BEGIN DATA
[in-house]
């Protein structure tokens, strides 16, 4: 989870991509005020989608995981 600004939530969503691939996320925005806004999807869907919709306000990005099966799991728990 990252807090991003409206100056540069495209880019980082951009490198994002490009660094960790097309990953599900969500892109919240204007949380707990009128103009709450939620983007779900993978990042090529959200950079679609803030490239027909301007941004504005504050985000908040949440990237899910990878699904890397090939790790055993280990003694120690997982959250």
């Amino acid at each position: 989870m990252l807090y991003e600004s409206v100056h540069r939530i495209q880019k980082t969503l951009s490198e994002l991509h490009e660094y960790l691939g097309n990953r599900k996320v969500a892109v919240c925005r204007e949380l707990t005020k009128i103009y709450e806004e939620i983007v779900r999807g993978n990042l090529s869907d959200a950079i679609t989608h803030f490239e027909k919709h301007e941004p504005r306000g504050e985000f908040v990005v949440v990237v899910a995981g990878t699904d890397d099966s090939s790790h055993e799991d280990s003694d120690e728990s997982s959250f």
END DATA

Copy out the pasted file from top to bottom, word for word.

[in-house]
């Protein structure tokens, strides 16, 4: 989870991509005020989608995981 600004939530969503691939996320925005806004999807869907919709306000990005099966799991728990 990252807090991003409206100056540069495209880019980082951009490198994002490009660094960790097309990953599900969500892109919240204007949380707990009128103009709450939620983007779900993978990042090529959200950079679609803030490239027909301007941004504005504050985000908040949440990237899910990878699904890397090939790790055993280990003694120690997982959250």
């Amino acid at each position: 989870m990252l807090y991003e600004s409206v100056h540069r939530i495209q880019k980082t969503l951009s490198e994002l991509h490009e660094y960790l691939g097309n990953r599900k996320v969500a892109v919240c925005r204007e949380l707990t005020k009128i103009y709450e806004e939620i983007v779900r999807g993978n990042l090529s869907d959200a950079i679609t989608h803030f490239e027909k919709h301007e941004p504005r306000g504050e985000f908040v990005v949440v990237v899910a995981g990878t699904d890397d099966s090939s790790h055993e799991d280990s003694d120690e728990s997982s959250f």